Tuesday, July 18, 2017

Kirkus Review of Shadows in the Water #Tuesdaybookblog

From Kirkus Reviews:

A woman uses her uncanny ability to inflict lethal retribution against the men she believes murdered her parents in this supernatural thriller.
Twentysomething Lou Thorne’s been pursuing Angelo Martinelli for more than a decade. She believes the gangster is behind the shooting deaths of her mother, Courtney, and DEA agent father, Jack. Swearing revenge, Lou employs skills in marksmanship (courtesy of Jack) as well as aikido to target heroin-running Martinelli and his associates. But her greatest advantage is “slipping,” the power to transport herself and other things and people via shadows. She can also slip in water to what she calls La Loon, an otherworldly place inhabited by strange creatures. Aunt Lucy, who raised Lou since the girl lost her parents, can travel by shadow but not water. Worried that Lou’s relentless vengeance will end in her death, Lucy asks Robbie King, an ex-DEA agent and Jack’s mentor, for help. So King, who dabbles in (unlicensed) private eye work in New Orleans, brings Lou in on a case—tracking down a witness before the ex-boyfriend can. This, however, may prove just as dangerous as systematically taking out Martinelli’s mules, which Lou doesn’t stop doing. And learning that someone else may be responsible for her parents’ deaths only strengthens her resolve. Shrum’s (Dying Breath, 2016, etc.) tale is bolstered by an undeniably resilient protagonist. Lou’s smart and adept (finding these men largely on her own), and her gift makes her a formidable opponent to her enemies. This is augmented by a steady pace and rugged prose: Lou “soothed” by the sound of “mashing the Velcro” of her bulletproof vest “together only to rip it apart again.” The plot doesn’t resonate as strongly; there’s little in the way of investigatory scenes, for example, concerning either King’s case or Lou’s search for baddies. But there are startling character turns (including a double cross or two), some insight into Lou’s potential psychological damage, and sufficient material to ignite a series and an even sharper focus on Lou.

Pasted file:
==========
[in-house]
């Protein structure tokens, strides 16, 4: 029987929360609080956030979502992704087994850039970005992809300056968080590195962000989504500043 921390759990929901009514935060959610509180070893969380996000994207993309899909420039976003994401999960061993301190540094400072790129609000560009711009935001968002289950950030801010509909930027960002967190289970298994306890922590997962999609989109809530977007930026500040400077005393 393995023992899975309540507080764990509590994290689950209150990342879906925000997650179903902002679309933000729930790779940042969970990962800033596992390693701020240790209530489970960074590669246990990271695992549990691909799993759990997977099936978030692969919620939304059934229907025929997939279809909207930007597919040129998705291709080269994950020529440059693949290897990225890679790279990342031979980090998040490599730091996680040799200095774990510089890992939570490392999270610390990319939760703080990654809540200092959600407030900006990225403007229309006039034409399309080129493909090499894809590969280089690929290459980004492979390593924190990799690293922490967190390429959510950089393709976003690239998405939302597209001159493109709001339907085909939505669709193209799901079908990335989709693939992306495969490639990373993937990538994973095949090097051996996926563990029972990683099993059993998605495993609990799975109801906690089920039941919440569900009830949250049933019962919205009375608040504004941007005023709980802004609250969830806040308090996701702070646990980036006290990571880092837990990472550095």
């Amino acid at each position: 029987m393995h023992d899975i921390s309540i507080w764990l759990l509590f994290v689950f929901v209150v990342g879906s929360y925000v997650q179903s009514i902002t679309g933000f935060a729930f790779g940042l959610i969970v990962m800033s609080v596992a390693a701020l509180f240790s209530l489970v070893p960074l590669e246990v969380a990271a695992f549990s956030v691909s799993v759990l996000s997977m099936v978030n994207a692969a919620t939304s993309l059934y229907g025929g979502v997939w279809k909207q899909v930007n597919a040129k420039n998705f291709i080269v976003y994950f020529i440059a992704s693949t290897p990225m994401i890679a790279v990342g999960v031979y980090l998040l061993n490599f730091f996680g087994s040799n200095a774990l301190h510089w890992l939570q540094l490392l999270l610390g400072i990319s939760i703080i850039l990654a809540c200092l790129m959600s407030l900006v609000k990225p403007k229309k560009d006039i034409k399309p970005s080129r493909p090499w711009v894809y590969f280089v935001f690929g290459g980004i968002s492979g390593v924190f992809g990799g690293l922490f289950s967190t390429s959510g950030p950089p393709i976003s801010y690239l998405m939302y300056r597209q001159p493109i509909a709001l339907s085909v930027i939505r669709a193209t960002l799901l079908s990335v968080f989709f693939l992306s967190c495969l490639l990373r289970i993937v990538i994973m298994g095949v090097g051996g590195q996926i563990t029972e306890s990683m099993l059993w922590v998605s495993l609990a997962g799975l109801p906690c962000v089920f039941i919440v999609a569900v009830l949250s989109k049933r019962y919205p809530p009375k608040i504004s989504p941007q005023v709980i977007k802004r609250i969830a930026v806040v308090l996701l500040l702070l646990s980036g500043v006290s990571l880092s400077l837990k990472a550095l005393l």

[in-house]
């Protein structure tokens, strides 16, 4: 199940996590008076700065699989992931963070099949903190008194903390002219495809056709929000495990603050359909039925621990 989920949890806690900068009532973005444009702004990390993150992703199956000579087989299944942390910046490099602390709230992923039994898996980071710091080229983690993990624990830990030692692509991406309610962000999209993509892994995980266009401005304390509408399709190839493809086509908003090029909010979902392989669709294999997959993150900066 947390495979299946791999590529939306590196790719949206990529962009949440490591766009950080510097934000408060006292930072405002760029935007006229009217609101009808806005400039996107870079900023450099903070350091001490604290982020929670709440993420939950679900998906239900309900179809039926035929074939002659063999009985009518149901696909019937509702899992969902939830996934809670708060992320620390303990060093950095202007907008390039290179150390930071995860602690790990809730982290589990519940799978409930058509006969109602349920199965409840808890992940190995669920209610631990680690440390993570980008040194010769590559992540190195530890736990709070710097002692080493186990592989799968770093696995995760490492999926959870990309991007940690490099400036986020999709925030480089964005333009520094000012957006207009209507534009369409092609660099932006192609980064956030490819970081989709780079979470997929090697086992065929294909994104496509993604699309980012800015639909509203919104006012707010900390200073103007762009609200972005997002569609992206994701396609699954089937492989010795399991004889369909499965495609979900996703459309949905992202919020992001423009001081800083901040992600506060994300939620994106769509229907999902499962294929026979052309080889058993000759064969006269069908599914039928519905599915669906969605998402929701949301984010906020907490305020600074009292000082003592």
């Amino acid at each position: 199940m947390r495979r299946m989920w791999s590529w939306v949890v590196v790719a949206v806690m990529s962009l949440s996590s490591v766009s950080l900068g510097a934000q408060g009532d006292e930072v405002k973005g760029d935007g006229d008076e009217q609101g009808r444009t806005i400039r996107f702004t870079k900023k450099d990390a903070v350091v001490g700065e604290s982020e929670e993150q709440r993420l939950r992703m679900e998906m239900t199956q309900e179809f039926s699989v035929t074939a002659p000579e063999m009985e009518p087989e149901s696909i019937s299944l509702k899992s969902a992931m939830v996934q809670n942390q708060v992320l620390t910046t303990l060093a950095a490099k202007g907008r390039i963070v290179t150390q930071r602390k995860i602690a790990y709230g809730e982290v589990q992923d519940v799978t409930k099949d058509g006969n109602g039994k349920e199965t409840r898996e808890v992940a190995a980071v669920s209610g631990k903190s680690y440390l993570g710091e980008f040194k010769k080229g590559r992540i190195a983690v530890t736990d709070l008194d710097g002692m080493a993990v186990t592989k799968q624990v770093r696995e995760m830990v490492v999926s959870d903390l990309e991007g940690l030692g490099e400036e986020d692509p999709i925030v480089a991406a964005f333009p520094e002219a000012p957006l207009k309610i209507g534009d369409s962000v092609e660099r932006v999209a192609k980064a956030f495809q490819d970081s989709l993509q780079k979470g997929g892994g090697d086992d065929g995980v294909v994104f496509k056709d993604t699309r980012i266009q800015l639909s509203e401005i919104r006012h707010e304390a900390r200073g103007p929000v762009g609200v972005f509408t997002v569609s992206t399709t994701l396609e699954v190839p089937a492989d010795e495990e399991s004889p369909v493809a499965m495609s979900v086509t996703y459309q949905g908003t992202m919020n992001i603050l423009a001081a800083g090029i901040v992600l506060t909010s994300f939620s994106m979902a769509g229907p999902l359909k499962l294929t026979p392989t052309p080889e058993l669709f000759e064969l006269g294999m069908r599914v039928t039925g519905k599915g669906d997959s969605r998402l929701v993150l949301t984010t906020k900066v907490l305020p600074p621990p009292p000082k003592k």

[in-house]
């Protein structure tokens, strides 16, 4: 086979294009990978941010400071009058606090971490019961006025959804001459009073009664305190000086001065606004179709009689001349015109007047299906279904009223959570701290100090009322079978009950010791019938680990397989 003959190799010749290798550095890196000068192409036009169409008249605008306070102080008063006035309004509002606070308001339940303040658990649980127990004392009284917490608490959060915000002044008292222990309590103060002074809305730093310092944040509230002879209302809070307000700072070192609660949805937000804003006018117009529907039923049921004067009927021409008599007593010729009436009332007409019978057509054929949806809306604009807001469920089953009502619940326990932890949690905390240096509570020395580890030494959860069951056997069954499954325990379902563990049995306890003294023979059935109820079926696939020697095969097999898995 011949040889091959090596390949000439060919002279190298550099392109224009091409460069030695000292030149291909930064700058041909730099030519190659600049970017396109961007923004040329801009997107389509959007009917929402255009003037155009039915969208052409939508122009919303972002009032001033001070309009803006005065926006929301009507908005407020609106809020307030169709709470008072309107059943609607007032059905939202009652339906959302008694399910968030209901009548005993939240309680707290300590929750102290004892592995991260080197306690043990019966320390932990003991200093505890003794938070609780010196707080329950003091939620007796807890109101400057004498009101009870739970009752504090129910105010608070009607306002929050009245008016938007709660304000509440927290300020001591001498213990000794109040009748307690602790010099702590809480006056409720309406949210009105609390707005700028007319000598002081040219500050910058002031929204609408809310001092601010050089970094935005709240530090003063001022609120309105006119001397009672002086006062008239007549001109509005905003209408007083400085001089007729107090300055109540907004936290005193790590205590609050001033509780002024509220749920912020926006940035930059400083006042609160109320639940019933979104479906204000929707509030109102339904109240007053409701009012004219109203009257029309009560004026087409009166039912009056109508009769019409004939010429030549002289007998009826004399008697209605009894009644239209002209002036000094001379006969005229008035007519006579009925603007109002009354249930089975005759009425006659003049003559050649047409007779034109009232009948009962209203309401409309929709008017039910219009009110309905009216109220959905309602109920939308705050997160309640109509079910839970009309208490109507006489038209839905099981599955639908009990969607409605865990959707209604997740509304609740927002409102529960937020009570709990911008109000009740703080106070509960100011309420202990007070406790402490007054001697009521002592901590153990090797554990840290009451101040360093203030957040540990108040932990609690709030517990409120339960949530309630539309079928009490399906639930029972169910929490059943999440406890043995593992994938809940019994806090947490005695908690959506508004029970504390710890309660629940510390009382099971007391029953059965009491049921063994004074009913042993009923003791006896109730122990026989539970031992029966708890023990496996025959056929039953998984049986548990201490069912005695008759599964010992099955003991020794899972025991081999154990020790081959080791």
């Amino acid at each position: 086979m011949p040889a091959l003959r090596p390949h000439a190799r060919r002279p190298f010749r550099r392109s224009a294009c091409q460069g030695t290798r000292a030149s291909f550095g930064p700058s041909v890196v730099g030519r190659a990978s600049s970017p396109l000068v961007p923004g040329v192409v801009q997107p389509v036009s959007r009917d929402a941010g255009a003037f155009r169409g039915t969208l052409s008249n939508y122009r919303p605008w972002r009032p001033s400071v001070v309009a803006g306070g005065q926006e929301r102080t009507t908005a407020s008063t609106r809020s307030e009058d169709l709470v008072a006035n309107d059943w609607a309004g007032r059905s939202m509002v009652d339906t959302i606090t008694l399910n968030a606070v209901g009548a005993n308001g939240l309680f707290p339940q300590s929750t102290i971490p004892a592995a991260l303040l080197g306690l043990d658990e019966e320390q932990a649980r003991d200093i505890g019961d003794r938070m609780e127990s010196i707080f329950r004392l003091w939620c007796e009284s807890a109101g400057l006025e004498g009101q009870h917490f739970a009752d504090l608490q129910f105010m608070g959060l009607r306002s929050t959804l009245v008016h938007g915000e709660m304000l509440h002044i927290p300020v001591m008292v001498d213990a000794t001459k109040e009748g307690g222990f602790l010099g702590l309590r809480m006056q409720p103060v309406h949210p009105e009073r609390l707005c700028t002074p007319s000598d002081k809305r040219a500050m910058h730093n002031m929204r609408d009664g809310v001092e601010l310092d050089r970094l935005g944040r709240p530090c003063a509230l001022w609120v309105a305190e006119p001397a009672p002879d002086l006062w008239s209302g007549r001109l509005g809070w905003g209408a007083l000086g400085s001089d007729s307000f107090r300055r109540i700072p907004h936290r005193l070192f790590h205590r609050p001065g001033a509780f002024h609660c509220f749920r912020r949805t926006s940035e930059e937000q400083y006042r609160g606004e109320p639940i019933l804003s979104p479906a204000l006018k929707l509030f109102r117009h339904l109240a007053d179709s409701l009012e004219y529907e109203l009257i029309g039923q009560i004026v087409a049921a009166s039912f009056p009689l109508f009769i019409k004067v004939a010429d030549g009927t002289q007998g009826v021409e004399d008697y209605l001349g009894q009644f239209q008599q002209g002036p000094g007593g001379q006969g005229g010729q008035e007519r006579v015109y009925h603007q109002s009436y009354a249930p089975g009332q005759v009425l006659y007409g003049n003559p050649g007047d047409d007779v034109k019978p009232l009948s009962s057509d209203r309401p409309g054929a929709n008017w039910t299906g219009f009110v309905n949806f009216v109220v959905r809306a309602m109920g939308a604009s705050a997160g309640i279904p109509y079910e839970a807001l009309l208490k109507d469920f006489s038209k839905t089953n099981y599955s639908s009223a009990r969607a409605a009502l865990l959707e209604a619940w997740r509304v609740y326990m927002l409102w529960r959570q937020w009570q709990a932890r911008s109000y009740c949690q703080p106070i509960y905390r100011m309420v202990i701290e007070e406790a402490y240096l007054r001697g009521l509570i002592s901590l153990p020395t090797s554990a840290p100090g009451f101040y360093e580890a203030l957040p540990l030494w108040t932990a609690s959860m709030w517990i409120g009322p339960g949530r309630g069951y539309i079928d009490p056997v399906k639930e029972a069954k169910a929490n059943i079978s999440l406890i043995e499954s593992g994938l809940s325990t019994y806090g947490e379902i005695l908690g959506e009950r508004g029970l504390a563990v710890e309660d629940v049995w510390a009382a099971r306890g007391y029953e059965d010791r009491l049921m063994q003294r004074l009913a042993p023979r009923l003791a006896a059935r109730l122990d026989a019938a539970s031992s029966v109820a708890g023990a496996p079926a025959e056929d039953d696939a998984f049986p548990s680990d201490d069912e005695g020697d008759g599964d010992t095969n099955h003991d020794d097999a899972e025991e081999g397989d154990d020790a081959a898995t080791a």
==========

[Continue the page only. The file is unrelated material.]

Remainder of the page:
An indelible protagonist whom readers should pity—and easily champion.

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